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Thread: Roubaix vs. ?

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    Yen
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    Roubaix vs. ?

    The Roubaix seems to be at or near the top of the list of "comfort-geometry" road bikes for a non-racer person looking for a quality bike with good performance for long distances in a more upright position. The Cannondale Synapse, Specialized Sequoia, and Trek Pilot are common contenders.

    There must be others out there, or are there? Are these the "big 3" in terms of optimal comfort for a 50+ person with upper-body issues? Are there other lesser-known, quality bikes for around $2000.00 that can be found at local bike shops (and can therefore be test ridden)? I don't want to be ignorant of other options, but I also don't want to travel halfway around the world or order off the internet without riding it first.

    I keep going back to the Roubaix after reading reviews and users' comments and riding the bikes. I just want to be sure there aren't other doors I haven't opened yet. On the other hand, I don't want to overwhelm myself even more with yet another choice, when the Roubaix/Ruby would serve me just fine (assuming it fits).
    Last edited by Yen; 03-02-08 at 11:28 AM.
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    Quote Originally Posted by Yen View Post
    The Roubaix seems to be at or near the top of the list of "comfort-geometry" road bikes for a non-racer person looking for a quality bike with good performance for long distances in a more upright position. The Cannondale Synapse, Specialized Sequoia, and Trek Pilot are common contenders.

    There must be others out there, or are there?
    NOPE THIS IS IT in my book that is!!!!!
    I did the same thing, wanted to make sure there wasn't something else out there that worked better & I just kept coming back to the Roubaix (basic one). Sure it doesn't have the top of the line components & sure it isn't full carbon but it was in my price range & I feel it will get me plenty far away from home & hopefully get me back.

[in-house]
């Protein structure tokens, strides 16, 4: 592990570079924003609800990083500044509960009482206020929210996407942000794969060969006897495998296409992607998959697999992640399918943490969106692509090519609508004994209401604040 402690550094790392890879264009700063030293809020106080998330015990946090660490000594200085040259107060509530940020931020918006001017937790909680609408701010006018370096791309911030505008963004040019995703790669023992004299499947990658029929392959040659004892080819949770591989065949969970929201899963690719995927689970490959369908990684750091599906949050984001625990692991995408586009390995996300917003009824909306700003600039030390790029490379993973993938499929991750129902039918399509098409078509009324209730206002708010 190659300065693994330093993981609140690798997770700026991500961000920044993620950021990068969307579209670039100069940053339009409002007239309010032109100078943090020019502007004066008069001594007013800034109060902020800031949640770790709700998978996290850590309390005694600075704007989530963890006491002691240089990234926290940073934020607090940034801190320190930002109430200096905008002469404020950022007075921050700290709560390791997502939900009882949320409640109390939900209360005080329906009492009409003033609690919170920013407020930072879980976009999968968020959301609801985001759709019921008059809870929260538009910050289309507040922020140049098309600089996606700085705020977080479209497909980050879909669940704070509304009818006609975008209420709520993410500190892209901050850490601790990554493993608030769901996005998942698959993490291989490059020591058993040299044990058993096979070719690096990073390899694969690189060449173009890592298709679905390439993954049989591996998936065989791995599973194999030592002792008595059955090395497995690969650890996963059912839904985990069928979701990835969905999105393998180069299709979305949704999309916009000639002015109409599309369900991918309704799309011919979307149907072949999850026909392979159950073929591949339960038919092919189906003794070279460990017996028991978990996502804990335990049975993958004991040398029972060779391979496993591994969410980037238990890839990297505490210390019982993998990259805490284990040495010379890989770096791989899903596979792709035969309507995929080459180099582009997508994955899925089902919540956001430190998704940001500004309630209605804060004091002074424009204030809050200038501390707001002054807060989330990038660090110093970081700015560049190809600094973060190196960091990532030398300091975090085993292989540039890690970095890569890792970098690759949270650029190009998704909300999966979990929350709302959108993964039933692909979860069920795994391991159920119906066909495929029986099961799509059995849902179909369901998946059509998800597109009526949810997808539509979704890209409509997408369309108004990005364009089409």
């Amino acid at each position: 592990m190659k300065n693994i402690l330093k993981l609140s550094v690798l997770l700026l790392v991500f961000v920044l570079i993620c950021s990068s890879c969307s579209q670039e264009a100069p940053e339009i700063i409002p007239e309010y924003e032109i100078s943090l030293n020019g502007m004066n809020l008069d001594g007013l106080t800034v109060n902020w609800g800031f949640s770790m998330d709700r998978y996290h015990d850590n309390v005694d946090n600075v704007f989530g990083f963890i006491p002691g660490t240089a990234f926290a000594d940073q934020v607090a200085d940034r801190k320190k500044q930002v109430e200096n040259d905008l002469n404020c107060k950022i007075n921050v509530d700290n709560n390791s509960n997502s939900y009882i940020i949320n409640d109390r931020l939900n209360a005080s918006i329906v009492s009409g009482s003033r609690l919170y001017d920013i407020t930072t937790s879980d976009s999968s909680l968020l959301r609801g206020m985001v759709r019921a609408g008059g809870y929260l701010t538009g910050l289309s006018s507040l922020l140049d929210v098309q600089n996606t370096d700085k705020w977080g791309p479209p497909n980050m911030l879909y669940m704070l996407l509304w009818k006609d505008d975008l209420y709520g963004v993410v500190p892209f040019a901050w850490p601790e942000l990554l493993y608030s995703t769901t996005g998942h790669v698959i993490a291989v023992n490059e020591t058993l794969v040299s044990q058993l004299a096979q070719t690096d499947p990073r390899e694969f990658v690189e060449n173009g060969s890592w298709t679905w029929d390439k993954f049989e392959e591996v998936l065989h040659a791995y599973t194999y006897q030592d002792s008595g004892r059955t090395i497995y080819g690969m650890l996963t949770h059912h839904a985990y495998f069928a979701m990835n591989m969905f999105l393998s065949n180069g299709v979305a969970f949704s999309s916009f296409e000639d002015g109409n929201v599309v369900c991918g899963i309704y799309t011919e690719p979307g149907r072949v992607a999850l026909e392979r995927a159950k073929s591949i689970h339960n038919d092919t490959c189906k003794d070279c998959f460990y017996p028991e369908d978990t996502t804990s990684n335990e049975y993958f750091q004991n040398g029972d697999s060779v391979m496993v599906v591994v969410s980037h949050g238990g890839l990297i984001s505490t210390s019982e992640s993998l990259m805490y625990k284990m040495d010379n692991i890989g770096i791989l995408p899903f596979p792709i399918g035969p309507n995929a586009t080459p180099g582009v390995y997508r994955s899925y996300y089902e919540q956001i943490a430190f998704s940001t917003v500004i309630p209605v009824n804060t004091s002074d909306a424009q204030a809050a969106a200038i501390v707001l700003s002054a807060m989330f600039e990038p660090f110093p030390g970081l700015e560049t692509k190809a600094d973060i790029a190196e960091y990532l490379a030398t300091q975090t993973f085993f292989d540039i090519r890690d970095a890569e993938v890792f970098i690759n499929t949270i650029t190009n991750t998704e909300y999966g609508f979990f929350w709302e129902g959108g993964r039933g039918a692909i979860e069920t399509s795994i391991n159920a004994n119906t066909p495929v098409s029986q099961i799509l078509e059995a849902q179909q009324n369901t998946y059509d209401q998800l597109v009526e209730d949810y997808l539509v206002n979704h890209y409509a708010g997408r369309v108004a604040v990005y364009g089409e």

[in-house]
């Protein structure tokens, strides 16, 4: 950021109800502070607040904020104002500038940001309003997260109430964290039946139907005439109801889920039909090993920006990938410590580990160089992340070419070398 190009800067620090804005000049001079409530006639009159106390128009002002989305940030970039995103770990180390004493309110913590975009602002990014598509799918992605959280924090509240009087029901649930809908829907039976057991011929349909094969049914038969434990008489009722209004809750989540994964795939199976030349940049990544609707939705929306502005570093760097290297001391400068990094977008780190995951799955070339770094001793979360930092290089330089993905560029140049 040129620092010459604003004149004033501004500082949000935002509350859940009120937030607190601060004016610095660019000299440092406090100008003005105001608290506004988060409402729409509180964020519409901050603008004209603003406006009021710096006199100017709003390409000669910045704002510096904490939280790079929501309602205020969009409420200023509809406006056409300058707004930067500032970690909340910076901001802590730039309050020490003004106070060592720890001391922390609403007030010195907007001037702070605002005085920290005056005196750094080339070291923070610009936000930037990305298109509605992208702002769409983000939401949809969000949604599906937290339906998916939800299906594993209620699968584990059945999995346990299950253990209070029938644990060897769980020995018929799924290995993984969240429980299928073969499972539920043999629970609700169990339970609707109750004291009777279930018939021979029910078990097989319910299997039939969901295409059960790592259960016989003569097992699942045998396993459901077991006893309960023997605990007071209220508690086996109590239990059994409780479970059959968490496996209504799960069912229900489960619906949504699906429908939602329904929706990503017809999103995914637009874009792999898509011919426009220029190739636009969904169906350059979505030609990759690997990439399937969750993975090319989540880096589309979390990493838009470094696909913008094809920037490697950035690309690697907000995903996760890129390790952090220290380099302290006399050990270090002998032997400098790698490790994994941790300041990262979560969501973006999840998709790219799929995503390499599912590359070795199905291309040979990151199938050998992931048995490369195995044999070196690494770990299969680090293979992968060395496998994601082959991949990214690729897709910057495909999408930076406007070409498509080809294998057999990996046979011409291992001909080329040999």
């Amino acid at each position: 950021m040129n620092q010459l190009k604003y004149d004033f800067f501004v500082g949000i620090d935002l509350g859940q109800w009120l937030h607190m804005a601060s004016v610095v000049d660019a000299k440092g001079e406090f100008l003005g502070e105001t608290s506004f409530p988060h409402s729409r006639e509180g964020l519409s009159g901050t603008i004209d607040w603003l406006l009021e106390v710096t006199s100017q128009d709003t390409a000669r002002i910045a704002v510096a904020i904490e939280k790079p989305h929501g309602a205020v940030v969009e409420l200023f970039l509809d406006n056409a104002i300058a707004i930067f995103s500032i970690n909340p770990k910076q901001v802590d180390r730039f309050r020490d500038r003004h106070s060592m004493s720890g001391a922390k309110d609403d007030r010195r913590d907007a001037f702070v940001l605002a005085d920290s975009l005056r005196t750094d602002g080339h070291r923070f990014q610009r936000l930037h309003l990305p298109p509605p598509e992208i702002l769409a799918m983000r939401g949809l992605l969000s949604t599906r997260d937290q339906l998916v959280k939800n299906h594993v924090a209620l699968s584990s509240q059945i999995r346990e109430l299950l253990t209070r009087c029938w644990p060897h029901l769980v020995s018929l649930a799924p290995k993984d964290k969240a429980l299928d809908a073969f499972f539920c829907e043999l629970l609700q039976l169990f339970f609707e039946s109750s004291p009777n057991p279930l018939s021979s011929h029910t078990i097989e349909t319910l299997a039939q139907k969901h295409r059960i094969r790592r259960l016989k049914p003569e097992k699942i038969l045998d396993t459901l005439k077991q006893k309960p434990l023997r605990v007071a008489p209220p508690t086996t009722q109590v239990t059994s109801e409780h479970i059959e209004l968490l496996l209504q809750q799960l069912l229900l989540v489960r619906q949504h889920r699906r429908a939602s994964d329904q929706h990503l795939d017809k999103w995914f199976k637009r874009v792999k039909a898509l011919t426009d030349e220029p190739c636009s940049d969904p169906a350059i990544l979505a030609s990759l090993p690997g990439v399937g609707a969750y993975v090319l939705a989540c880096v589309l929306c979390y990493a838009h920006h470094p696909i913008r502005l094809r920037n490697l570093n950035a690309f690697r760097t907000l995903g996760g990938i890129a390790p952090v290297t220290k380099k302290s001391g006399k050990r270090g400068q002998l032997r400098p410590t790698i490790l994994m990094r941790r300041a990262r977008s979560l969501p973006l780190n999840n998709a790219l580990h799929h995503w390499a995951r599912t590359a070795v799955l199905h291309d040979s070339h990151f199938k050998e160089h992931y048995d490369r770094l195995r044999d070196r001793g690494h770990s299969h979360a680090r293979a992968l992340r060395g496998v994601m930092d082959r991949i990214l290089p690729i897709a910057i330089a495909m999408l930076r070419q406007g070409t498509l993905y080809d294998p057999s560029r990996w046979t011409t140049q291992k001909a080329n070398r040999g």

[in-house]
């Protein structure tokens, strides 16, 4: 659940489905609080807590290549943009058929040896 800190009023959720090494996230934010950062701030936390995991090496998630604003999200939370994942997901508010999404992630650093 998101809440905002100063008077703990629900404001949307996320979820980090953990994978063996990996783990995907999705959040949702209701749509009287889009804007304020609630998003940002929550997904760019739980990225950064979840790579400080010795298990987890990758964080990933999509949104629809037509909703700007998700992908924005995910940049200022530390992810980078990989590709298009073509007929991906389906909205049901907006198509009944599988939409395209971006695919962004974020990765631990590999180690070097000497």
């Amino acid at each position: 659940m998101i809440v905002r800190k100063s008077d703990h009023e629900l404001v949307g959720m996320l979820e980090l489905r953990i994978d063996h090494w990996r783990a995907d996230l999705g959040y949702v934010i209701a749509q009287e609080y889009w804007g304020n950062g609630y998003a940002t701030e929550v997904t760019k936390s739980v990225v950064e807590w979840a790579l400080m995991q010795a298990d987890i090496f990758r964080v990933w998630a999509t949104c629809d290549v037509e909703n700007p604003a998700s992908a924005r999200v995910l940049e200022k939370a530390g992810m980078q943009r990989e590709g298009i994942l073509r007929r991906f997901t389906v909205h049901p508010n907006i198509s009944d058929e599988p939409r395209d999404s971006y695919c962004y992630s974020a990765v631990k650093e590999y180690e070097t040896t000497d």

Since I'm 6'2" 205 I went with 28cm tires, which to me didn't look that much bigger until I get them next to my buddies 23cm & they look like balloons.

    If the bike fits you I don't think you will regret your choice. I feel it is a good bike for just a weekend type rider.
    2007 Specialized Roubaix

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    Some of the Lemonds seem to fit the bill in having a more "traditional" geometry instead of the short top tube with bars 4" below the saddle and extreme short wheel-base of the race geometry stuff that fills the bike shops.

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    Several other makes about- but I think so far you have made the right choice. The roubaix seems to give a good ride and the only problem I can see is if you cannot get one to fit you.

    Going back to Giants again- but there is the Carbon form of the OCR And this does have a more relaxed geometry than the TCR range. It is in your price range aswell

    http://www.giant-bicycles.com/en-US/...en/1246/29289/
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    Quote Originally Posted by w2brdbkr View Post
    NOPE THIS IS IT in my book that is!!!!!
    I did the same thing, wanted to make sure there wasn't something else out there that worked better & I just kept coming back to the Roubaix (basic one). Sure it doesn't have the top of the line components & sure it isn't full carbon but it was in my price range & I feel it will get me plenty far away from home & hopefully get me back.

    Since I'm 6'2" 205 I went with 28cm tires, which to me didn't look that much bigger until I get them next to my buddies 23cm & they look like balloons.